Gal apparently understood that he would have a hard time silencing the calls against the defense minister and changed the subject, praising the soldier’s parents, Oshra and Charlie Azaria. “They are regular parents, salt of the earth,” he told the crowd, who could barely see the couple because of the poor lighting and absence of magnifying screens by the stage. But Gal did not have their best interests at heart — only his own. The parents, who have every reason to be worried about the fate of their son who stands accused of manslaughter, were simply a tool in the one-man show of the megalomaniac television presenter who toyed with their feelings. “Look, the people of Israel are enlisting for the sake of your son, all the people,” he yelled.
When the soldier’s mother walked onto the dark stage to speak, she choked and sobbed. Her voice broke when she told the crowd how her son insisted on serving in a combat unit and contributing to his nation. The crowd started chanting, “She is great.” Then the soldier’s father went up and shouted to the crowd, “I love you.” When someone shone a light on him, he shouted, “I love the people of Israel.” The father, who was apparently taken in by Gal’s misleading message that the protest included all the citizens of the state rather than a radical minority, said to his son in a broken voice, “Look, all the people are here.” Then he corrected himself and said, “All the sane people.”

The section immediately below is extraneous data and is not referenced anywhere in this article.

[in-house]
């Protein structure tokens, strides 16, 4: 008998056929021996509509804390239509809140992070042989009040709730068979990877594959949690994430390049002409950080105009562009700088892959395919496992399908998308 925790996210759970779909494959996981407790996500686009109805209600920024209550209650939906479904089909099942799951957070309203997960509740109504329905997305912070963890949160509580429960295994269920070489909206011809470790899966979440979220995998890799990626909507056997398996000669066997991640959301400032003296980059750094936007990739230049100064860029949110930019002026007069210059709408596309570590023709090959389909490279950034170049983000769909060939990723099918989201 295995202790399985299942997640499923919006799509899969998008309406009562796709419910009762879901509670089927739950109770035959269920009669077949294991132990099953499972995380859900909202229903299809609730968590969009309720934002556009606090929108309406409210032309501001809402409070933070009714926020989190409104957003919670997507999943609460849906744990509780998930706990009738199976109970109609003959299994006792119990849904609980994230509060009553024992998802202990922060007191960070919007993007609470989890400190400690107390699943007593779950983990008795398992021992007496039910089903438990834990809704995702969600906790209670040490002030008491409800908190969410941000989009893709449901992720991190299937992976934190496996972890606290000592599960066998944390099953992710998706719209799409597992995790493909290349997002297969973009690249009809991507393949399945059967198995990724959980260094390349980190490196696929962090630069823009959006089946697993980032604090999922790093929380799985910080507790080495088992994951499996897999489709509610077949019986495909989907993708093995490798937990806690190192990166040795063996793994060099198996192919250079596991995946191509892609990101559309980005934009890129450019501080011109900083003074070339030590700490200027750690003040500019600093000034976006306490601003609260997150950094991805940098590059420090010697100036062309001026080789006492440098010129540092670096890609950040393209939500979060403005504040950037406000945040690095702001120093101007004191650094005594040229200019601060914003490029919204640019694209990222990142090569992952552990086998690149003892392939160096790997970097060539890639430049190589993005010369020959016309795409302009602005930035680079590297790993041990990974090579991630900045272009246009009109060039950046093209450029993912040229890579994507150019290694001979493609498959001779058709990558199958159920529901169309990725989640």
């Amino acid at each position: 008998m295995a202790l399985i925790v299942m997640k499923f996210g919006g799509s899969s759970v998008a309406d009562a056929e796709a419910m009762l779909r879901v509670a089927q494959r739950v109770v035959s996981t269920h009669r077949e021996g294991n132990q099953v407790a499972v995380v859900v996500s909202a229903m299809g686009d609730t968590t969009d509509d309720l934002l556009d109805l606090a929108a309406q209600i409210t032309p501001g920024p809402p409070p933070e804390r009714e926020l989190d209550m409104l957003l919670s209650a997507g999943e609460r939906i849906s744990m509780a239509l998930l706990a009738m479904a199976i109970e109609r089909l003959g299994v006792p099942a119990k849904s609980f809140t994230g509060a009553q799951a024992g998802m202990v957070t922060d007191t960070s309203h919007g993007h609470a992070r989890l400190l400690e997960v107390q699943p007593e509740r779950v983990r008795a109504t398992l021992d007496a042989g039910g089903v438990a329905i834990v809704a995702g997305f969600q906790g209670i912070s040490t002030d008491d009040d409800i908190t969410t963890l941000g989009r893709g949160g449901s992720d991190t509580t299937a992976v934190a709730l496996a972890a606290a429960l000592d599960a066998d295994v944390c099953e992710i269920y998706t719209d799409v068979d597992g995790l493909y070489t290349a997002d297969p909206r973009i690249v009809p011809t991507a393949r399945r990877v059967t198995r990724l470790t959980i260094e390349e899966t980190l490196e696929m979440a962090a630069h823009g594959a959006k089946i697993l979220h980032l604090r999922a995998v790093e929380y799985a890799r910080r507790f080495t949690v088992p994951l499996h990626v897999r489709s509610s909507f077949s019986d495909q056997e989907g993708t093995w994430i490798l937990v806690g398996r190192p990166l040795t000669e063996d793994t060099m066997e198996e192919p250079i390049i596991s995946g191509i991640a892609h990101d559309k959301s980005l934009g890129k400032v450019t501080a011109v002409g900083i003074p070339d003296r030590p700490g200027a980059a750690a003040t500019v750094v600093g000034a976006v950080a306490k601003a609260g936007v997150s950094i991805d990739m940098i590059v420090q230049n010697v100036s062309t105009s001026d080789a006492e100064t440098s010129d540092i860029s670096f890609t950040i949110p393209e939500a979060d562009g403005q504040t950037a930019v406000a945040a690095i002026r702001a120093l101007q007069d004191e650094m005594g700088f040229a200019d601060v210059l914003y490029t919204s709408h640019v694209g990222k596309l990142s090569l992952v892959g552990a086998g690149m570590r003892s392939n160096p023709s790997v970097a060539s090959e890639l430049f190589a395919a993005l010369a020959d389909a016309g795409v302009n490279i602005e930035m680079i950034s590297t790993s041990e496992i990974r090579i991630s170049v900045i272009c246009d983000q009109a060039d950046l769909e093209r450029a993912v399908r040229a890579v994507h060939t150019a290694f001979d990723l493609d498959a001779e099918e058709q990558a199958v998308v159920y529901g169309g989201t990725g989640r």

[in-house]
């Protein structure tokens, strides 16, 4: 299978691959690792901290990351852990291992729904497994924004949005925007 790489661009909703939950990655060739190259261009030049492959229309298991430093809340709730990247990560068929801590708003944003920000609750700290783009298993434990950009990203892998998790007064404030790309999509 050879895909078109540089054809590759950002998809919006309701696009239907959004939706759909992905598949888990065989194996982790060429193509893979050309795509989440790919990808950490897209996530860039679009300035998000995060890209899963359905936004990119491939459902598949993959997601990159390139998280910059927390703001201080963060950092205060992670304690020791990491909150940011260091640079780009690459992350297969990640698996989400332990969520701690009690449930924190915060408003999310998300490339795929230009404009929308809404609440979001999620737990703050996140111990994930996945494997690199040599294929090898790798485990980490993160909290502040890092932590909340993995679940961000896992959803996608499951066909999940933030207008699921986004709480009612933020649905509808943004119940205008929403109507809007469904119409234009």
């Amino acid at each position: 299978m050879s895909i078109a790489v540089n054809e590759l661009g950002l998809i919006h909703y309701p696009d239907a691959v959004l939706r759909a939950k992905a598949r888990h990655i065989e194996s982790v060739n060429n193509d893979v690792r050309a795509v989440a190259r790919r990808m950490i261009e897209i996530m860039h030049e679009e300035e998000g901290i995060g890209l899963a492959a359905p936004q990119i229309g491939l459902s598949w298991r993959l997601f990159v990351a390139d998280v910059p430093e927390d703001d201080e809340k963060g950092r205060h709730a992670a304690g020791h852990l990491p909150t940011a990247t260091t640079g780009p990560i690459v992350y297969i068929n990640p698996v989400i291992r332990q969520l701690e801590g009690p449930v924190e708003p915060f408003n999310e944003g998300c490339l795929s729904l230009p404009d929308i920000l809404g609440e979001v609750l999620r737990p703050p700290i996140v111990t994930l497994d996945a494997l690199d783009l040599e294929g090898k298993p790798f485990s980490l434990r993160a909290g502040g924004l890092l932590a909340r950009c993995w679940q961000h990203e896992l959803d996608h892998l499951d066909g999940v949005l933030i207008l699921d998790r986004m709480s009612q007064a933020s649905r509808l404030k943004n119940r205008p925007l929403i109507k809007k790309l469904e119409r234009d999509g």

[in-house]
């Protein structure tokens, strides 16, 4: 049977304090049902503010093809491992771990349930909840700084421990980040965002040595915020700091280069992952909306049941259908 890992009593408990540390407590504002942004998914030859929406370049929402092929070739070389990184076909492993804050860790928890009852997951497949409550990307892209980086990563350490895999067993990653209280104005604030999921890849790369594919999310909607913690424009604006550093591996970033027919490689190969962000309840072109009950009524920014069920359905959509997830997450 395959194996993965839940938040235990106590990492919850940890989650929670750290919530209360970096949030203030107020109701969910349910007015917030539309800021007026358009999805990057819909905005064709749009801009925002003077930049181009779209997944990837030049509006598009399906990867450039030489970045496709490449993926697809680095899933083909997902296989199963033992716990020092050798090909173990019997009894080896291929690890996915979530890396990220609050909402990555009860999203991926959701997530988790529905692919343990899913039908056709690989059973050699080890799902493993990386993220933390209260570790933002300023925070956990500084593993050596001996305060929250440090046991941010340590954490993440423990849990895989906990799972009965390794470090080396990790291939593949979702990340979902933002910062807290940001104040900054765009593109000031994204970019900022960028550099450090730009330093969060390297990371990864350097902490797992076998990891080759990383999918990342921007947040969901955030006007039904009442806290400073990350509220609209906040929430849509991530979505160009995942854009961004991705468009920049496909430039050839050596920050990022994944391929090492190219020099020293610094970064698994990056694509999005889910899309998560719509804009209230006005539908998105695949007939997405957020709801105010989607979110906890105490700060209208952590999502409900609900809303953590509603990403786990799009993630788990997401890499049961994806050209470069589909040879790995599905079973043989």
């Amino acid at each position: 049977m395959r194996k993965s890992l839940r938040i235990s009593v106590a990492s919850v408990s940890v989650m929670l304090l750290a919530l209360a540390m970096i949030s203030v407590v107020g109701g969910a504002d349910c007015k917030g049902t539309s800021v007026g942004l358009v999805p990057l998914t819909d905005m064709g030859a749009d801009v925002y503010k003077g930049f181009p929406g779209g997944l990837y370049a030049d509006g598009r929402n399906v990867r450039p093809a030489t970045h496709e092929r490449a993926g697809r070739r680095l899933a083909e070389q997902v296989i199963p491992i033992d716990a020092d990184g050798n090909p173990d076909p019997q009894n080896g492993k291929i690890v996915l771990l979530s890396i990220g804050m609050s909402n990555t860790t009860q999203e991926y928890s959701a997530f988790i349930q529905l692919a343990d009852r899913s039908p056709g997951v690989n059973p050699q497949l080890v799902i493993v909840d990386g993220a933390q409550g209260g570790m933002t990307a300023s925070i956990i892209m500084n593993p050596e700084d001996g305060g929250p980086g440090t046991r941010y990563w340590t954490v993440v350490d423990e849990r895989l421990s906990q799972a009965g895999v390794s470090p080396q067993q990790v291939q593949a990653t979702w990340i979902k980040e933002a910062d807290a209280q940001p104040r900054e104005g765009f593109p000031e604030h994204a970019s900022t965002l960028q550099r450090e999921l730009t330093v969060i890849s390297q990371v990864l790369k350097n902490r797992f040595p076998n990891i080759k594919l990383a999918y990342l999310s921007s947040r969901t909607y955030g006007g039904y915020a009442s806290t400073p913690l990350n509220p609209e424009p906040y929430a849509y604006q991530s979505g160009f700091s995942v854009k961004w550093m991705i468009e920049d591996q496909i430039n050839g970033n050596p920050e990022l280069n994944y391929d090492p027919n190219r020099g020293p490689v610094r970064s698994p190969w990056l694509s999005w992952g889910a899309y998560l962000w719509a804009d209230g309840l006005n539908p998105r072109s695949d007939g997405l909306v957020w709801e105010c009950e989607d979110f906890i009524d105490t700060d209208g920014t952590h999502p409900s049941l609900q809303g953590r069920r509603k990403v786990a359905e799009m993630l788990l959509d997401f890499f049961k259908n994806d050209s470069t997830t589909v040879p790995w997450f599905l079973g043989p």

The rally clarified many facts that would likely not have come to light were it not for the grandiose project of the controversial television presenter. Gal, who had hoped to fill Israel’s national demonstration square with citizens supportive of him and of his message justifying a soldier who shot to death an injured terrorist, found out that the vast majority still respects the rule of law and morality.
The feeling that the right sought to create, mostly on social networks, as though most of the Israeli public supports the soldier and regards him as a national hero, was proven to be a fallacy that night on Rabin Square. It turned out that the people do not support a soldier who deviated from the straight and narrow, and instead stand by the efforts of the defense minister and chief of staff to preserve the moral values of the Israel Defense Forces. By the way, Prime Minister Benjamin Netanyahu was not mentioned at the event — for better or for worse. He, as we know, would rather not antagonize the right wing, and since the shooting has tried mostly to steer clear of the controversy. So far, successfully so.